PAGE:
Modern life has become more comfortable over the past few decades. But a large part of this comfort hinges on power from an electric grid, gadgets and appliances.
However, there is no electric grid in the wild, nor are there gadgets and appliances. Therefore, it is important to have a working knowledge of basic wilderness survival skills, most of which can be traced back to pioneers like Daniel Boone, who is famous for his frontier exploits.
Never be caught unprepared when it matters most. Take note of the following survival lessons:
Knowledge trumps survival gear – Survival gear makes it easier to stay alive, but having gear does not necessarily equate to survival. Heavily relying on gear may hurt your ability to adapt and discourage you from thinking outside the box.
Follow rivers and streams – If you’re lost in the wild, getting back to civilization is as simple as following rivers and streams. This technique has served countless explorers well time and again. People can also survive for weeks without food as long as there is water to drink.
Strategize when hunting – Hunting is not as simple as setting up a trap and waiting for whichever animal to get caught. For a successful hunt, know the animal well. Where does the animal like to live? What foods does it prefer? Does it have habits? Knowing the answers to these questions can make the difference between a successful hunt and a failed one.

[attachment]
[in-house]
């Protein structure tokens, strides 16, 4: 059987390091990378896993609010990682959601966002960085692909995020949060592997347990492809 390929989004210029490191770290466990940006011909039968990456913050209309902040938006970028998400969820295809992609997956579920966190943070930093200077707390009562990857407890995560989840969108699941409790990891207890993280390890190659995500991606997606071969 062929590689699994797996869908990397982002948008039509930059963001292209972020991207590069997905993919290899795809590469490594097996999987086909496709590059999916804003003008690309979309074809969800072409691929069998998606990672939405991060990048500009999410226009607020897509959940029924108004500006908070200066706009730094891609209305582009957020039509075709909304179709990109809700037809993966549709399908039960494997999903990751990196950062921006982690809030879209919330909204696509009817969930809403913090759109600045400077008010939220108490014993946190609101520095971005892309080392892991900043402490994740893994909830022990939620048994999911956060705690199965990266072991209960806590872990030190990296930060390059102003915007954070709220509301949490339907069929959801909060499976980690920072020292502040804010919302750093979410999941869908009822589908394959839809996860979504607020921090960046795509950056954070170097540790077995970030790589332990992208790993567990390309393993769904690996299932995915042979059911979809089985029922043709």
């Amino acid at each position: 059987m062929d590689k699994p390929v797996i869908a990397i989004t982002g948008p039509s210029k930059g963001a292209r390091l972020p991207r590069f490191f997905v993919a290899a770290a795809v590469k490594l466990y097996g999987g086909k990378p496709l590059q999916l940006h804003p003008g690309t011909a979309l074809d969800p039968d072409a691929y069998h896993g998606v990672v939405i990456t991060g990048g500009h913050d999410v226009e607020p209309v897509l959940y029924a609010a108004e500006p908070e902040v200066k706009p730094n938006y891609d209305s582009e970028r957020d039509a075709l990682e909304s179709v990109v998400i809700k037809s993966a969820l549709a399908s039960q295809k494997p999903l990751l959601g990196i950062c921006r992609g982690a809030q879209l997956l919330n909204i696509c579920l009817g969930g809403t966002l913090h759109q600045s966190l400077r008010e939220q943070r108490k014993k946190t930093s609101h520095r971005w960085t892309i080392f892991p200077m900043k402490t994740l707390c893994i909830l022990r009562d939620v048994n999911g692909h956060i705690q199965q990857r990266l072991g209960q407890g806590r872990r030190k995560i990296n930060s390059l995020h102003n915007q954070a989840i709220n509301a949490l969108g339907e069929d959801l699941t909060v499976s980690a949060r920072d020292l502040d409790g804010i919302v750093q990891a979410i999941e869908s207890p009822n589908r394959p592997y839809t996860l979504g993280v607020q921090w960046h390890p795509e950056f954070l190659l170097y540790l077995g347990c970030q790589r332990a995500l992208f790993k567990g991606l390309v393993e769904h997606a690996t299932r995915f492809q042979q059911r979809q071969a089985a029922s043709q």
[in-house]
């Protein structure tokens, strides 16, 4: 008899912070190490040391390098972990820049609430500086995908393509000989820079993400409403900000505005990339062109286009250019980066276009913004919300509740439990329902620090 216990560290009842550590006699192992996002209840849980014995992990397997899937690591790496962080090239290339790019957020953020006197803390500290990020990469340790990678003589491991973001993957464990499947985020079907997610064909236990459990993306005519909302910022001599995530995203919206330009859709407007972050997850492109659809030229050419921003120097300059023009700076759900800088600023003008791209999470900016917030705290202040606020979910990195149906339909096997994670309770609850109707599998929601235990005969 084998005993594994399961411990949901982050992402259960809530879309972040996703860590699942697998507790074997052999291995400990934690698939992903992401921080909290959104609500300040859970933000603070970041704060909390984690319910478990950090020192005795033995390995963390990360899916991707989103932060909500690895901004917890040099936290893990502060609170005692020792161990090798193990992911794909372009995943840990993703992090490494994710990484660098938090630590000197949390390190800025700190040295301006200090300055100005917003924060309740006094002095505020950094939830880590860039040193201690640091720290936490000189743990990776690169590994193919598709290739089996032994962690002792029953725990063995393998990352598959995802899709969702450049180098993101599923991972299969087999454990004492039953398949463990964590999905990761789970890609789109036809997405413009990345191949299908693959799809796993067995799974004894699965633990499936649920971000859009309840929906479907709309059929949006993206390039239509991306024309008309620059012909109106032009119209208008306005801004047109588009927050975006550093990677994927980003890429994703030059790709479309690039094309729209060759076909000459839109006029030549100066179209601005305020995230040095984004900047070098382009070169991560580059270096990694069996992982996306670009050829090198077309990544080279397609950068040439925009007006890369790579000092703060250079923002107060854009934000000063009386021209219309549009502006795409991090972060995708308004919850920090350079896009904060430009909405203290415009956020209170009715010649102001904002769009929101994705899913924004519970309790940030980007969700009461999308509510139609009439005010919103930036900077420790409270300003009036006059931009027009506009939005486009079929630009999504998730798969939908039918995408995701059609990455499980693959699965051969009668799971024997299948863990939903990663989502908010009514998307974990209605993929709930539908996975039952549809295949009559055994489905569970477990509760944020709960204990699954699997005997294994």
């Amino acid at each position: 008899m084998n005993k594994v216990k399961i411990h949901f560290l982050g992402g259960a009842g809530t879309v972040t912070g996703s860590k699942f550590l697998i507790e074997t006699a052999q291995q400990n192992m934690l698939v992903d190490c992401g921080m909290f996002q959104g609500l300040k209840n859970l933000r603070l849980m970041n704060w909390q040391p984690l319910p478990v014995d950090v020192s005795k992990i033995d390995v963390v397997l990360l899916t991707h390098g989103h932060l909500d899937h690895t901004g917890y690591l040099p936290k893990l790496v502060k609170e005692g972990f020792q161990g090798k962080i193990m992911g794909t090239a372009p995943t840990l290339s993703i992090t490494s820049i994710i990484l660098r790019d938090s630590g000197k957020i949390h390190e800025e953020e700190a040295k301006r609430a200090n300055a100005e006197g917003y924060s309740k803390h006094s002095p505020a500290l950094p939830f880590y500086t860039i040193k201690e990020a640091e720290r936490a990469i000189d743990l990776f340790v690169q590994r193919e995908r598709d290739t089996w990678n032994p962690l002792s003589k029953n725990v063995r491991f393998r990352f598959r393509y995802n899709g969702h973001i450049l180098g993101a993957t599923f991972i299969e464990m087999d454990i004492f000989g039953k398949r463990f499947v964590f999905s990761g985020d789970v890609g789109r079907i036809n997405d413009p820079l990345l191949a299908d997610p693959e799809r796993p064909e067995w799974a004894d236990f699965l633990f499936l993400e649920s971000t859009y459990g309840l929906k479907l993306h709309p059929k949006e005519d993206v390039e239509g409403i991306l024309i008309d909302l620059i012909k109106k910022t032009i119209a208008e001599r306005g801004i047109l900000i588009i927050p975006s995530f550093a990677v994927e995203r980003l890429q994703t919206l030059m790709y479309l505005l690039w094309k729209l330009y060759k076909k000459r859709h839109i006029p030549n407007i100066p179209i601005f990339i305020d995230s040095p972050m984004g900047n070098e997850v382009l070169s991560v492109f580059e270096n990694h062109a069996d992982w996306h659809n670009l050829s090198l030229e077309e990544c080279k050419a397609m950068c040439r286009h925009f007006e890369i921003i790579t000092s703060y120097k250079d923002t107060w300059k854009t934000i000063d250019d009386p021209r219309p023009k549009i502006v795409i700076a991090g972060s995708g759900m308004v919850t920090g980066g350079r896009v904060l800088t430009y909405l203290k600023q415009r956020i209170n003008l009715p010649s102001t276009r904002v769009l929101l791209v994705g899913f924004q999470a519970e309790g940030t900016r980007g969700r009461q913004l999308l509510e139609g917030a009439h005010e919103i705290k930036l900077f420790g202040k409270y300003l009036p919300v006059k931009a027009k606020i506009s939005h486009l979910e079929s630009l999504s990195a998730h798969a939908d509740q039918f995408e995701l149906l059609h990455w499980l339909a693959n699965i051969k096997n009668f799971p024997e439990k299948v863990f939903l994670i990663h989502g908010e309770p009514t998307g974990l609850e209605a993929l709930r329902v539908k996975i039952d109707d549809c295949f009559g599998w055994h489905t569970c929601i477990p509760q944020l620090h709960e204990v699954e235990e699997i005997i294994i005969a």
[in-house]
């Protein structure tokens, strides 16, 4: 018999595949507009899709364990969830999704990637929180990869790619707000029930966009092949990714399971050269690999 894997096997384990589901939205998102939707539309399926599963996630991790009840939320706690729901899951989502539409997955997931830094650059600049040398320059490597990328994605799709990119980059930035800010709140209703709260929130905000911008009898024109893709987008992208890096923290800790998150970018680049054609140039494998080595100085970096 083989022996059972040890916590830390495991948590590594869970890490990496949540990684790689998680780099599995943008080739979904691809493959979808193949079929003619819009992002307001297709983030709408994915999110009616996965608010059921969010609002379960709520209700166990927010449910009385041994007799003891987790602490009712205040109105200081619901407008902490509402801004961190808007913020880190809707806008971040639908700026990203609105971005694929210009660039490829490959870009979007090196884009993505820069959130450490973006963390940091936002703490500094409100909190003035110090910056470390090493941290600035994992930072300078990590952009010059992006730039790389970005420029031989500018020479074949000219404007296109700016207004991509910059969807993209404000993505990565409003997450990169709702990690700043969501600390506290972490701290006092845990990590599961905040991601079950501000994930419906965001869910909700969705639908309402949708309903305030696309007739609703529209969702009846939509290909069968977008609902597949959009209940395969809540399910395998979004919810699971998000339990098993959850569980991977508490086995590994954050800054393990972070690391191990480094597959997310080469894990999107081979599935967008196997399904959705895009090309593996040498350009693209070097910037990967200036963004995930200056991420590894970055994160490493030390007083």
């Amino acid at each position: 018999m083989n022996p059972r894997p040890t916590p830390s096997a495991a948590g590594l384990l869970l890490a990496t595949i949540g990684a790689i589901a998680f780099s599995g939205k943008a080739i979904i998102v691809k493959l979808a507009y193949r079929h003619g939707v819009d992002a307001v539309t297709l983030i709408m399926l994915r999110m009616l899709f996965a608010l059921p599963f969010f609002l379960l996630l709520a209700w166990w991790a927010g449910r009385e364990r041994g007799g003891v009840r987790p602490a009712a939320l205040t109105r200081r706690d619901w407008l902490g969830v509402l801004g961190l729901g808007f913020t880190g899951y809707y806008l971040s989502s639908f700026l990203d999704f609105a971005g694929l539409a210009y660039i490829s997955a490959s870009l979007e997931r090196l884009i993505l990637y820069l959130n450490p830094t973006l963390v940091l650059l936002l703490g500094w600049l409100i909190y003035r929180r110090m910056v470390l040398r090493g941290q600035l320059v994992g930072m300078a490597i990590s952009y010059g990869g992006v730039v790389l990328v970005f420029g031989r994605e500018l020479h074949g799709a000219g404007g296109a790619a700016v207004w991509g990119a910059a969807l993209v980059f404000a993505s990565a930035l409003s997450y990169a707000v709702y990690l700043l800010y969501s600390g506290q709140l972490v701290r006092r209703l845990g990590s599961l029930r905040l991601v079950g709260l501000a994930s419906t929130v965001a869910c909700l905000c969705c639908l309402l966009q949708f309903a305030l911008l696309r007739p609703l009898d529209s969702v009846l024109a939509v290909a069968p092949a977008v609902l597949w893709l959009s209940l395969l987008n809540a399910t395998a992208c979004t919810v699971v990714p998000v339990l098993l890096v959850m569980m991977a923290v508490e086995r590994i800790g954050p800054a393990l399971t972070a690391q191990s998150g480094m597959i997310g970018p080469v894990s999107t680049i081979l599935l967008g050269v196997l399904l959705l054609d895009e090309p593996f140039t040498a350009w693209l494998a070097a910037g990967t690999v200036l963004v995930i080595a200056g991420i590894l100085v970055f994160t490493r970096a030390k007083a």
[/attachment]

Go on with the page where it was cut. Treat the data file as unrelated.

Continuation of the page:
Cook wild meat well – Meat from butchers and groceries need to be cooked well before it can be safe to eat. That does not change with wild game meat. When cooking wild game meat, it is also better to err on the side of caution. This means cooking the meat until it is well done or until the center has browned.
Bring a Water Pasteurization Indicator (WAPI) – A WAPI is a simple, hand-made thermometer that indicates when water has reached pasteurization temperature and is safe to drink. With a WAPI on hand, you do not have to wait until the water is boiling, only to wait again for it to cool down before you can have a drink.
Keep a “fire pot” – Instead of going through the trouble of starting a fire again each time you make camp, save coals from your last fire and keep them in a clay pot. This “fire pot” will keep the coals hot until you need to use them again.
Learn to read animal behavior – Wild animals will give warnings before attacking. Therefore, the secret to avoiding attacks in the wild is to know how to read those signals, which requires knowing the animal's normal behavior as well.
Work on marksmanship – Loud gunshots will scare away game, which is why it is important to get the first shot right. Good marksmen won't need a second shot. But to get there, you have to spend time working on your marksmanship.
Wear waterproof clothes – Staying dry and warm is crucial in the wild. If you stay wet and cold for too long, whether from your perspiration or from the rain, you risk suffering from hypothermia, which can lead to heart failure and, in severe cases, death. Pack waterproof clothes or clothes that dry quickly.
Learn to adapt – Even the best-prepared survivalists need to deviate from their plans and work with what they have. In the wild, resourcefulness will greatly influence your chances of survival.
Expect the unexpected – There are no hard rules to surviving in the wild. Explorers, preppers and survivalists will all encounter unexpected events at some point. The key to getting through them is staying vigilant and preparing for danger or difficulties.
In the wild, survival know-how can make the difference between life and death. Don't make the mistake of being unprepared. Take note of the survival tips listed above and work on those that need practice, such as hunting and marksmanship. (Related: Tips on building pocket survival kits.)